They give lots of false readings ... when you get one, pull out a wiggy or low impedance meter and take your readings.

Sounds like an open Hot, and you were getting ghost readings.
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Old 12-18-2019, 10:11 AM   #11
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Originally Posted by Kyle93 View Post
Interesting.
Was not able to find any loose connections. And the outlet worked normally after C-H breaker was cycled off-on.
Unless I jostled something while searching for loose wire/tracing circuit..

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The loose connection could be on the bus bar, or worn-out internally on the breaker. Either way I'd start by replacing a breaker. Based on your outlet tester lights, I'd be inclined to believe there's a loose neutral on the circuit somewhere though. Find the furthest point you can on the circuit, plug a space heater in there and start wiggling things.
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Old 12-18-2019, 10:12 AM   #12
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Did you not pull the receptacle? WTF?
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Old 12-18-2019, 10:17 AM   #13
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Did you not pull the receptacle? WTF?
Yeah, ghost readings there. and no loose or reversed connections.
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Old 12-18-2019, 10:21 AM   #14
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Yeah, ghost readings there. and no loose or reversed connections.
Go get yourself a T-Pro+. Doesn't really sound like a breaker to me though if those are actual readings.
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Old 12-18-2019, 10:33 AM   #15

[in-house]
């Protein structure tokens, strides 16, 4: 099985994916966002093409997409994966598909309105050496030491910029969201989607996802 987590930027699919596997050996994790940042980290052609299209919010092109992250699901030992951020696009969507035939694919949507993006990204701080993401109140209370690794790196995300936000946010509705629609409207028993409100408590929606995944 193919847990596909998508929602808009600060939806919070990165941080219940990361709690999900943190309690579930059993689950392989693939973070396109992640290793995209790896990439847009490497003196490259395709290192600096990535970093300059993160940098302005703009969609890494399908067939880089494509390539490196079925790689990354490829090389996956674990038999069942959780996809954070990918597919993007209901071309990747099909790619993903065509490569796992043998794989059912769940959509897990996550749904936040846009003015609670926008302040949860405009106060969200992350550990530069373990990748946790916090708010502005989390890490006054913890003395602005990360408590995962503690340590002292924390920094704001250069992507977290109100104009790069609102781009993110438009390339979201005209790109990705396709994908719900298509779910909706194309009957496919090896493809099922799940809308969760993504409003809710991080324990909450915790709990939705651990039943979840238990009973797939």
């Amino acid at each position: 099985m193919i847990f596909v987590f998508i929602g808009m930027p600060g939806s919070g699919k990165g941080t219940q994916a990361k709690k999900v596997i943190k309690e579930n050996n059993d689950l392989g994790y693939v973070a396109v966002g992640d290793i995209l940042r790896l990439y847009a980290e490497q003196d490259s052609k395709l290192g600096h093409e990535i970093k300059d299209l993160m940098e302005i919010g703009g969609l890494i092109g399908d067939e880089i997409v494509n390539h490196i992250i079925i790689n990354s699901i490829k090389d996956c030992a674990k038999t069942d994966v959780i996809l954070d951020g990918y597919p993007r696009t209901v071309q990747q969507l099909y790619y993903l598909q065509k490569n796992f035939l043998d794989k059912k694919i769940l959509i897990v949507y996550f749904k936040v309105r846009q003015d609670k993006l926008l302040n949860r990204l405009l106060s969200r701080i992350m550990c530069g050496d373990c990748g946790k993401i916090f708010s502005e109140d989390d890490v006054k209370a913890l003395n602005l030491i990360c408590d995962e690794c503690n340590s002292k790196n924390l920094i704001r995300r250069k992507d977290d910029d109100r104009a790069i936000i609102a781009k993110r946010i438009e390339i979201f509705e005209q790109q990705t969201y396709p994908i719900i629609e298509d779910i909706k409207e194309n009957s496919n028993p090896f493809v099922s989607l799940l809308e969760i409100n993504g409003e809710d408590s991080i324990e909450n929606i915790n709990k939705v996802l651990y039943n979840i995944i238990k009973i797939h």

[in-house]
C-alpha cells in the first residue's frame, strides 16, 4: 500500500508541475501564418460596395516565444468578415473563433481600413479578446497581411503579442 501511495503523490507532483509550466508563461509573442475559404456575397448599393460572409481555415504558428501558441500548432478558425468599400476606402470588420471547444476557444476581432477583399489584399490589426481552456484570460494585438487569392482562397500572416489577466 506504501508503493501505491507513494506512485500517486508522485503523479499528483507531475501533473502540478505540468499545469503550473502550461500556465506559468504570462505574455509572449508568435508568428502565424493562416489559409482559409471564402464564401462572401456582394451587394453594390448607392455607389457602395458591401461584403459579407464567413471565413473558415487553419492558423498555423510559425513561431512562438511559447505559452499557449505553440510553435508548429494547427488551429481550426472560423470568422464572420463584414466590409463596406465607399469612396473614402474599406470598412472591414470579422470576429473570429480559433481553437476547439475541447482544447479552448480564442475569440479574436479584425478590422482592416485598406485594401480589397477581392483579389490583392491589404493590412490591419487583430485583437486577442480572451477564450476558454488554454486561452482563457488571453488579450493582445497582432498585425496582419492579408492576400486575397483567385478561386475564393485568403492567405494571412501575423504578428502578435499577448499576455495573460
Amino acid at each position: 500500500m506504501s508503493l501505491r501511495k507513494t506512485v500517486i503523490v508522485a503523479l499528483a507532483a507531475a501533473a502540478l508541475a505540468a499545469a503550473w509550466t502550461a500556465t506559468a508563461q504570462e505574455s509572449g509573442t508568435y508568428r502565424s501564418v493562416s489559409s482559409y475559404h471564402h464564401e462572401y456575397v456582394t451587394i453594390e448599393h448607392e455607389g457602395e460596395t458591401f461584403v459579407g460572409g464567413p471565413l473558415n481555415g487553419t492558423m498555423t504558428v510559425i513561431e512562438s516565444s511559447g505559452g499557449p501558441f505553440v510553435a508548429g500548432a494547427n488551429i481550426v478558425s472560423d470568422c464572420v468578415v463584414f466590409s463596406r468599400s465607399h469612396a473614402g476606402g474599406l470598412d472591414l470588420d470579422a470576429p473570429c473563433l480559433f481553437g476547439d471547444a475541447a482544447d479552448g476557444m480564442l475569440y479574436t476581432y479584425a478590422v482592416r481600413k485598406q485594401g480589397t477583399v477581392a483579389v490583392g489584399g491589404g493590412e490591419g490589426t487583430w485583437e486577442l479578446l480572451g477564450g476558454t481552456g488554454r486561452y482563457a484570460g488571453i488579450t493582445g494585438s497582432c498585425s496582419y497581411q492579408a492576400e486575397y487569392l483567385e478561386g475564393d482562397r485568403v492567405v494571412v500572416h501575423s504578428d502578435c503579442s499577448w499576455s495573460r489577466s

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That sounds like a loose neutral on a multiwire branch circuit, breaker could be a coincidence, or maybe you have two problems.

Of course replace with bolt on first to eliminate one possibility, check the bus. That has to be done whatever else.

If the meter is not low-Z, that could be a second source of confusion, three problems. Get the low Z.
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Old 12-18-2019, 10:39 AM   #16
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On those little plug in testers, often an open ground comes up as a hot - ground reversed (I have no idea why). I think it depends what is plugged into the circuit at the time you do the test.

Had one the other day, light switch open, hot - ground reversed, light switch closed open ground. It turned out to be an open ground in a light box in the basement where the customer said that they did not install that brand new fixture...

They are a good "check tool" but you need a quality meter for any real testing.

Cheers
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Old 12-18-2019, 10:53 AM   #17
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That sounds like a loose neutral on a multiwire branch circuit, breaker could be a coincidence, or maybe you have two problems.

Of course replace with bolt on first to eliminate one possibility, check the bus. That has to be done whatever else.

If the meter is not low-Z, that could be a second source of confusion, three problems. Get the low Z.
Not using a low-z meter was a mistake. Will check outlet with wiggy after hours.

Could not find open or loose neutral yet, although that's what I first thought too.
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Old 12-18-2019, 11:04 AM   #18
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It's time for your Mactip of the day! I always check with the Knopp tester first, and then if I wanna see something more intricate like continuity, voltage drop, or amps- I take out my fluke tester.
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Old 12-18-2019, 06:50 PM   #19
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Is this the first time you have ever found a bad neutral wire???????

If you read anything other than 0v between ground and neutral then its not bloody connect to ground is it.

As a hint......something else is plugged in on the same circuit (thats how power is getting from the live wire to the neutral)

Sorry long day......
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Last edited by gpop; 12-18-2019 at 07:02 PM.
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Old 12-18-2019, 11:55 PM   #20
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Is this the first time you have ever found a bad neutral wire???????

If you read anything other than 0v between ground and neutral then its not bloody connect to ground is it.

As a hint......something else is plugged in on the same circuit (thats how power is getting from the live wire to the neutral)

Sorry long day......

You short them together so boom! Found the problem?